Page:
How do I set up SSL socket exchange between two servers that communicate via the Internet? This is not for a Web
server or Web client, but two applications that need to interact as server/client, but use the Internet for part of their network. What's the best, most secure setup?
There are actually many ways to go about creating an SSL connection between servers, and the best one for your situation will depend upon the type of protocol you're planning to tunnel through it. As you probably know, the Secure Sockets Layer (SSL) allows the use of encryption to protect data sent via a TCP/IP connection. The most commonly used implementation of SSL is the HTTPS protocol: a secure encrypted alternative to HTTP for transferring information over the Web.
The easiest way to create a secure connection between two servers is through the use of the secure shell command (ssh), which uses SSL to create a telnet-style connection between two servers. This technology is built into Linux/Unix deployments, and there are several free implementations available for Windows systems, including OpenSSH and PuTTY.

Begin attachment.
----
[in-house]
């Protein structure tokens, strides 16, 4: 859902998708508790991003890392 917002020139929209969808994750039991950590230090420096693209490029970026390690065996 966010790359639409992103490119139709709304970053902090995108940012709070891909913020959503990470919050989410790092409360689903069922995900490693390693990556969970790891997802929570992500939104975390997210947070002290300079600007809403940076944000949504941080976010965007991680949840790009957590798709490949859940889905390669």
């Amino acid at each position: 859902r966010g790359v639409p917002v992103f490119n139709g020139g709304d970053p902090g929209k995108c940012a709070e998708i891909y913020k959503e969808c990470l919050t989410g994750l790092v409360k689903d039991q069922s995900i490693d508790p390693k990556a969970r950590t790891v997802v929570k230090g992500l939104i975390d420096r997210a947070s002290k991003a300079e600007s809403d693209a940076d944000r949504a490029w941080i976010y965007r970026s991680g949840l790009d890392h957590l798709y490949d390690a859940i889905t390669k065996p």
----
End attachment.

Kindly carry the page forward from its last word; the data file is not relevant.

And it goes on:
If you're building a custom application, you should find an SSL library for the programming environment you're using. SSL is extremely common and can be found for virtually any environment. I often use the Crypt::SSLeay Perl module for this purpose, although any standard SSL implementation that you're comfortable using in your environment will work.
Dig deeper on SSL and TLS VPN Security
Related Q&A from Mike Chapple, Enterprise Compliance
Should companies obtain U.S. security clearance to join the Enhanced Cybersecurity Services program? Mike Chapple offers his perspective.continue reading
Does a Web application security assessment termed 'compliance ready' seem too good to be true? Learn its role in an enterprise compliance program.continue reading
Learn how hiring the right PCI DSS-compliant service providers, especially payment services providers, can reduce your compliance burden.continue reading
Have a question for an expert?
Please add a title for your question
Get answers from a TechTarget expert on whatever's puzzling you.